Monday, October 29, 2012

Breaking Through the Fog in Hamilton

Last week the Golden Horseshoe SAS User Group met in what can only be described as challenging weather conditions.  The fog rolled in thick and deep last Thursday morning which didn't bode well for having all of our attendees make it out to the meeting.  Fortunately, the agenda was well-rounded enough that many of the registrants screwed up their courage and made the trek to the ArcelorMittal offices as planned.

I was in a bit of a fog of my own having arrived late at night the previous evening from the tail-end of a 3 week long road swing. Calgary, Edmonton, Saskatoon, Winnipeg, Montréal and Québec City were firmly in my rearview but the legacy of the successive trips certainly weighted upon me.  Fortunately, I had one of SAS Canada's best and brightest to keep me company - and help keep me awake - on the drive down the Queen Elizabeth Way highway and around the lake.  Tim Trussell would be delivering a talk on text analytics a little later in the morning but for the moment, he had the task of keeping me talking... and subsequently, keeping us both alive as I drove through the thick fog.  Above and beyond, Tim!

The topics were certainly compelling for those who attended.  Harry Droogendyk discussed using SAS to read Sharepoint list data.  The laughs which punctuated the presentation were representative of Harry's easy-going style rather than disregard for the topic.  I'll admit: I couldn't help but think of how my team leverages Sharepoint in our environment and I was putting our own data and documents in the context of Harry's talk.  I certainly learned a trick or two which I would like to consider implementing here at SAS Canada.

One of the most endearing features of the Hamilton user group meetings is the 'Proc du Jour' - every meeting, one particular procedure is explored and discussed in deep detail to get better understanding of its capabilities and strong points.  The pareto procedure was up this time as presented by Lesley Harschnitz.  I had no idea such a procedure even existed - I always think about the pareto principle in terms of the 80/20 rule... which still applied to this talk.  I really enjoyed Lesley's openess around her presentation as she managed to duplicate her graphing controls (well, almost) in both SAS code and Enterprise Guide.

I always like seeing new faces up in front of the audience offering their perspective and sharing their knowledge.  Amidu Raifu of Brock University shared a great talk from a health perspective around cervical cancer screening practices in the DR Congo.  I always learn a lot from health talks.  In my opinion, health SAS practitioners are some of the best out there.  Not only are their findings potentially life-changing, but the pressure and necessity for accuracy always impress me.  Amidu clearly knew his subject well as demonstrated by his ability to follow-up on the multitude of questions which followed.  I hope we'll see another presentation from him soon.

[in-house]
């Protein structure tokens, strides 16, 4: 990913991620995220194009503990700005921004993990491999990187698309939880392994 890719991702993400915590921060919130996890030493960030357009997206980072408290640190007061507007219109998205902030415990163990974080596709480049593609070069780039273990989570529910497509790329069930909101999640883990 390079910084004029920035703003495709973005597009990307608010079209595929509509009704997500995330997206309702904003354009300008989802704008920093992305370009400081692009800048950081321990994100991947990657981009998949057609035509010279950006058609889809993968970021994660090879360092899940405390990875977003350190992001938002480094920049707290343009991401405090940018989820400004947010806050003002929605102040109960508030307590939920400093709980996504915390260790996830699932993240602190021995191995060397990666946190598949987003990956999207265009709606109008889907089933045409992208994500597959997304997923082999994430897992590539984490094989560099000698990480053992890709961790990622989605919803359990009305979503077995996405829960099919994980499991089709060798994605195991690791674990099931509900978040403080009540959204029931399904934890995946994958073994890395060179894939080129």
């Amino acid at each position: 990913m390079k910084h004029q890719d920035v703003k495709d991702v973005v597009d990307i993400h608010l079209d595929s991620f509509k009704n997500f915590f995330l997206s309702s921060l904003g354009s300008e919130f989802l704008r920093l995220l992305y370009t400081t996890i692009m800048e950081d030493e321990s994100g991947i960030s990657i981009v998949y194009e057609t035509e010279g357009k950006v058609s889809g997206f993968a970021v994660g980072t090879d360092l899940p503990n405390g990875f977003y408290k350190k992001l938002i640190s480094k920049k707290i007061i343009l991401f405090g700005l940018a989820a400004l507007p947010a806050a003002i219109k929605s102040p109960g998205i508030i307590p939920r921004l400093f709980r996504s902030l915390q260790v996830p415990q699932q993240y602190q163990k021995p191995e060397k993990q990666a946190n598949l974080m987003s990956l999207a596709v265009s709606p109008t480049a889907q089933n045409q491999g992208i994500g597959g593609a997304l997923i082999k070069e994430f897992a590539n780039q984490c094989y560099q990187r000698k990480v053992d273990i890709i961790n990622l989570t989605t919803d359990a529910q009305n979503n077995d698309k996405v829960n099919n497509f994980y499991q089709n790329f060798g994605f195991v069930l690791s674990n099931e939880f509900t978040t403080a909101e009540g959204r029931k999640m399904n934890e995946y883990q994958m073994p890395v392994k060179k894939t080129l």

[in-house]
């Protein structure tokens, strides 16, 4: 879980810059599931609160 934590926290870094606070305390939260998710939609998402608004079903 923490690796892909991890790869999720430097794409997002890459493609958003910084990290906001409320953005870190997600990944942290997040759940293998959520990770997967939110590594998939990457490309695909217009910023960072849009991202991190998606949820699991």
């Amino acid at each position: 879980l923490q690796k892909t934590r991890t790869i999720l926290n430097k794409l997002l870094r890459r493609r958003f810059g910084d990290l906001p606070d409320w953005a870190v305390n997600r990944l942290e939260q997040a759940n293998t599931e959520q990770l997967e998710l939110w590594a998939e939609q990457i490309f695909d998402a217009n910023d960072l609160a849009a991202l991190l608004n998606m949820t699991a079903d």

Finally, Tim Trussell took the stage. Tim is no stranger to the GHSUG group having presented many times and famously challenged ex-GHSUG executive committtee member to a programming vs. Enterprise Guide speed challenge (I'm not saying who won, so don't ask!)  A lot has changed since those days.  Tim has only grown in knowledge and experience and is now the Analytics Lead for all of SAS Canada.  One of his area's of expertise (and there are many) is text analytics.  He offered us a compelling talk around some of the reasons to leverage text analytics and the insights some organizations have derived.  It's nice to know that despite his brilliance,  Tim is still human.  For a brief moment I found some common ground as we both managed to spill coffee on ourselves.  Sigh.

All in all, it was a really good meeting.  I echo the words of GHSUG President Ron Kaine who said that he learned something from each talk which he could use, and that's always the goal at day's end.  I hope that the attendees feel the same way. Congratulations to the whole team for putting together a great meeting and a special nod to new executive committee members Kirby Sinclair who presented on the upcoming NESUG conference and Sueheir Saddik who MC'd the whole meeting. Fantastic job by all!

I have a bit of a respite here and then I'm off to Ottawa in mid-November... you'll certainly be hearing more from me soon.

Until then...

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